Old Gold and Fine WineAugust 22, 2011
The cellar in the foyer of Fontaine restaurant houses some of the more popular wines on the wine list, but Alex takes me out the back where the rare wines are kept.
“I like that it [winemaking] is a joint venture between nature and man. You need good grapes to start with but then it’s up to the winemaker,” he tells me as we walk through the kitchen to the main cellar.
He shows me the oldest wine on Hayman, a bottle of Château Haut-Brion from1926. One of France’s oldest vineyards, Haut Brion began wine making back in 1533 and even then was considered a top shelf wine, often being favoured by royalty. Today, it is one of only five vineyards awarded with the top Bordeaux classification of ‘Premier Cru Classé’ from 1855.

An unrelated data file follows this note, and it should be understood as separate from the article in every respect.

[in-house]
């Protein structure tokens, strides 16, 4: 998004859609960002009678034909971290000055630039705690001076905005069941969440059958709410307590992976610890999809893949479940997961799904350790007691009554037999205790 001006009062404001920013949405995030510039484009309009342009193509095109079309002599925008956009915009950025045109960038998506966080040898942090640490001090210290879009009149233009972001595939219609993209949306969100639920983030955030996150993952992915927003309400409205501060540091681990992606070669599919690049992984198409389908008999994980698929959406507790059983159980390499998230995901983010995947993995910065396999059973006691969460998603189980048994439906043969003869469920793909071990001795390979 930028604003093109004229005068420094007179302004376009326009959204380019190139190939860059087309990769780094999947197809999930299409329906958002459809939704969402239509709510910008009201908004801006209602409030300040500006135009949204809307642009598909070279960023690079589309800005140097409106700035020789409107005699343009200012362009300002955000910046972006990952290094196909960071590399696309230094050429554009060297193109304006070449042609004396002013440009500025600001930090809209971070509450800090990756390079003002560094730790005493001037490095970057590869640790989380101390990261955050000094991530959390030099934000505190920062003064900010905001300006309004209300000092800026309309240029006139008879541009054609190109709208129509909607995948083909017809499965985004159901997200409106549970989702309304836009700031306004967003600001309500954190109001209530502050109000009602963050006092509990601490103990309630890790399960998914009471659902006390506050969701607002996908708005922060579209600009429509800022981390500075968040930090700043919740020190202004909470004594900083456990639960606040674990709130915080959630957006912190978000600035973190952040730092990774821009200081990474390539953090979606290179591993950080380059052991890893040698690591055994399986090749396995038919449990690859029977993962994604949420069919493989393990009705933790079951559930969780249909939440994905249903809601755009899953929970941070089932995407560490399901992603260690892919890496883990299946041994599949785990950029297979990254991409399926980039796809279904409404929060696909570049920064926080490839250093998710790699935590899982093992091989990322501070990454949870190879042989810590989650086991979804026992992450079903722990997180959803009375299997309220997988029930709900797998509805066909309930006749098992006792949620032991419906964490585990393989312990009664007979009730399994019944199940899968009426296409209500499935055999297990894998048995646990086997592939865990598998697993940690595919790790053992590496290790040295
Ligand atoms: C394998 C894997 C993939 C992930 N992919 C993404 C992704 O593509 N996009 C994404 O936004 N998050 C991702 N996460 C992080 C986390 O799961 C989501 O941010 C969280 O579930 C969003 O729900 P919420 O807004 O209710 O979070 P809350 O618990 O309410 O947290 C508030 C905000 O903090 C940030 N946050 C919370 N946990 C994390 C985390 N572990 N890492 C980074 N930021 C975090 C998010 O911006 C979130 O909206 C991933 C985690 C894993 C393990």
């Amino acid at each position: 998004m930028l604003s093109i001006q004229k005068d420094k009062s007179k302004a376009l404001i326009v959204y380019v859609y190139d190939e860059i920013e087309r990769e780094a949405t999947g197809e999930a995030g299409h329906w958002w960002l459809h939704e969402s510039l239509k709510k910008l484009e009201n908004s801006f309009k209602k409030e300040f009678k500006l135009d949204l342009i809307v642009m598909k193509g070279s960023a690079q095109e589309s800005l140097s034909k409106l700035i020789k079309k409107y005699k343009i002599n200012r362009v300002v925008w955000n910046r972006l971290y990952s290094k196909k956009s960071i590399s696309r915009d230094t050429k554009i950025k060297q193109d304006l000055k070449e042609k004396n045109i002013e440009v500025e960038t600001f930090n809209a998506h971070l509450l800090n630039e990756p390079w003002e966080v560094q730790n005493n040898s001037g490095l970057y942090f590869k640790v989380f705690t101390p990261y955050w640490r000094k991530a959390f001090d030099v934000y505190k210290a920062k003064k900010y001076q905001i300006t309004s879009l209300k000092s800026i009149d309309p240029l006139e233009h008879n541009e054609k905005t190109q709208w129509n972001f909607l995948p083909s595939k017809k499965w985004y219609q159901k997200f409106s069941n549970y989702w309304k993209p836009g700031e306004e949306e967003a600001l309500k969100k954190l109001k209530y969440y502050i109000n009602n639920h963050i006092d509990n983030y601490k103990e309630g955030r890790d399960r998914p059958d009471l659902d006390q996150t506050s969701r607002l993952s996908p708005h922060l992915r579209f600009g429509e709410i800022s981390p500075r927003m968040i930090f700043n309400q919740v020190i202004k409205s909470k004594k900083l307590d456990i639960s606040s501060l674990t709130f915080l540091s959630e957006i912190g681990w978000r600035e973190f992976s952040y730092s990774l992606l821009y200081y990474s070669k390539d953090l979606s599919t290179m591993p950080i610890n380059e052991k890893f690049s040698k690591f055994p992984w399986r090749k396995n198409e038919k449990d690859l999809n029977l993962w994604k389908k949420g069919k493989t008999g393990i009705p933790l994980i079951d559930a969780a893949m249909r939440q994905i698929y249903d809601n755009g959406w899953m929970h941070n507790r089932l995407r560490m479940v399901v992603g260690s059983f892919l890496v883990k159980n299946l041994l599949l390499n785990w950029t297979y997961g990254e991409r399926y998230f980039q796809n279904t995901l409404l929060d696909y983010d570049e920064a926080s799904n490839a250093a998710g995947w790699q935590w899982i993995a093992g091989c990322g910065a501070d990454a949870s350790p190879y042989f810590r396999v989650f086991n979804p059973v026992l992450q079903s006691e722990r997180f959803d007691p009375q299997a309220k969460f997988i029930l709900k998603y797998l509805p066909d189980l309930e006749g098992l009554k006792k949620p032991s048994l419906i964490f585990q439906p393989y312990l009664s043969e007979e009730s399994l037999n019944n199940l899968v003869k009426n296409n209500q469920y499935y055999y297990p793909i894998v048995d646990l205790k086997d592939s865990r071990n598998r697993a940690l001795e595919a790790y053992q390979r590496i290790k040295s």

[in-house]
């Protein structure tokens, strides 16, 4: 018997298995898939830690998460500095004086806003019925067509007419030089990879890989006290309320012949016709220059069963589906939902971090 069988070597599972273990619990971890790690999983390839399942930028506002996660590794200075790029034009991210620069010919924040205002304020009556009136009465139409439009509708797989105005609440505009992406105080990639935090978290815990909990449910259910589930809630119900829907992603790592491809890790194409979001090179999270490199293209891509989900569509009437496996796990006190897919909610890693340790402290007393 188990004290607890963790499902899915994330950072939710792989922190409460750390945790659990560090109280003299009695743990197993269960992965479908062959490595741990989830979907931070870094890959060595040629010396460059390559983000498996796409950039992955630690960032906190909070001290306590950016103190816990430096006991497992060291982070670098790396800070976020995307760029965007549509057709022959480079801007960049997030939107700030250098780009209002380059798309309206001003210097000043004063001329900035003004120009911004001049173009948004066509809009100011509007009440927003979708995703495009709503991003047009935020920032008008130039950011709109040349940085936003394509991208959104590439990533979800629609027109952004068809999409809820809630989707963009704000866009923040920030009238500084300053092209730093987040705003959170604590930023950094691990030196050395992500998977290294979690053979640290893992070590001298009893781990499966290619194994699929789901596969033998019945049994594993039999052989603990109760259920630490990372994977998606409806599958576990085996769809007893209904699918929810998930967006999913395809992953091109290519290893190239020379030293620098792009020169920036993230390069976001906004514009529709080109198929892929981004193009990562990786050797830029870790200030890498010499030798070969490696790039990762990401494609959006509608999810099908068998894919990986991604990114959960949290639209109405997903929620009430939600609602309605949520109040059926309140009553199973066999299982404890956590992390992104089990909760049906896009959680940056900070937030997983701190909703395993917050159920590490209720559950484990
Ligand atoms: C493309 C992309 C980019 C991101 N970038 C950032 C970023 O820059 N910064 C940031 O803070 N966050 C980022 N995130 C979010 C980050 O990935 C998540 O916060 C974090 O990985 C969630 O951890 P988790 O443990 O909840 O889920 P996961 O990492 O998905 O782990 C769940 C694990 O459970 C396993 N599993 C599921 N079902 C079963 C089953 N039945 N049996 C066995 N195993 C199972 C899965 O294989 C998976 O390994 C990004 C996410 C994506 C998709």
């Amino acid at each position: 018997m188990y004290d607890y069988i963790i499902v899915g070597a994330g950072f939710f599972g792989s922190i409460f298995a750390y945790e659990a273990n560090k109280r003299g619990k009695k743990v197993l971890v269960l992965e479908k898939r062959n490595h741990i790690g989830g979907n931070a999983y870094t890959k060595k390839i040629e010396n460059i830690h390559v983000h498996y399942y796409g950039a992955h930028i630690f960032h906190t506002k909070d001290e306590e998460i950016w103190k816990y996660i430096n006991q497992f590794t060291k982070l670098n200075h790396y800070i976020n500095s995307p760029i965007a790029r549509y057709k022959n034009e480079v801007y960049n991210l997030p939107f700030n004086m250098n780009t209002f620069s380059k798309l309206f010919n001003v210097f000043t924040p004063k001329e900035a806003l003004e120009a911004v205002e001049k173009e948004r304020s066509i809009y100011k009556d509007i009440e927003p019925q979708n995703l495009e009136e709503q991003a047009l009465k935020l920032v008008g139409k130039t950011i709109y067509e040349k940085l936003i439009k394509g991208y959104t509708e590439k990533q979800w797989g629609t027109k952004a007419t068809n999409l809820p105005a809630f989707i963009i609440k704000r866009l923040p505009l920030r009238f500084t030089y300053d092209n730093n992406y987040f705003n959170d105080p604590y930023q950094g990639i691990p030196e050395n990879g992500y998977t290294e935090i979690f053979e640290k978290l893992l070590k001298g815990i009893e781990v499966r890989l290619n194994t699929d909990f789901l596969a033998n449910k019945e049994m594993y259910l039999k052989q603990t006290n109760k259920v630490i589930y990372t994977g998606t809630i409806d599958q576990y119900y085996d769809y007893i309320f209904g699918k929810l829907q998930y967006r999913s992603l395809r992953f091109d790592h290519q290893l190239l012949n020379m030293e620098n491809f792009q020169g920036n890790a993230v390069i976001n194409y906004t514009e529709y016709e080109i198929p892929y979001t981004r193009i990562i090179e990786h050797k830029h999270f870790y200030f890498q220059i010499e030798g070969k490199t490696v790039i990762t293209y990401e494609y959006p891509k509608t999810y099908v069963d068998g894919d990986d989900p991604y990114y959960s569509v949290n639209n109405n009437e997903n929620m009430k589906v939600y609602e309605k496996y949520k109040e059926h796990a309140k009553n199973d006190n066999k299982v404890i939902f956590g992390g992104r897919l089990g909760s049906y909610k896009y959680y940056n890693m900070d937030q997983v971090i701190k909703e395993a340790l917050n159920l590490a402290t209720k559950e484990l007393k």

Although it’s the oldest wine in the cellar, there’s a bottle of cognac that is even older. The 1906 Martell Grande Champagne Cognac was bottled after resting in barrels for forty years.
There are wines from all over the world here, but Alex says Australian wines are the focus.
“What we’re trying to do with the wine list, especially Fontaine’s, is showcase the best wines Australia has to offer,” says Alex.
Penfolds Grange, one of Australia’s most iconic and esteemed wines, is well represented in the Hayman cellar, stocking almost every vintage since 1965.
Alex clearly loves his wine and seeing him in the Hayman cellar is like watching a kid in a candy store.
“This cellar is the biggest I’ve been to in Australia, it’s pretty special.”
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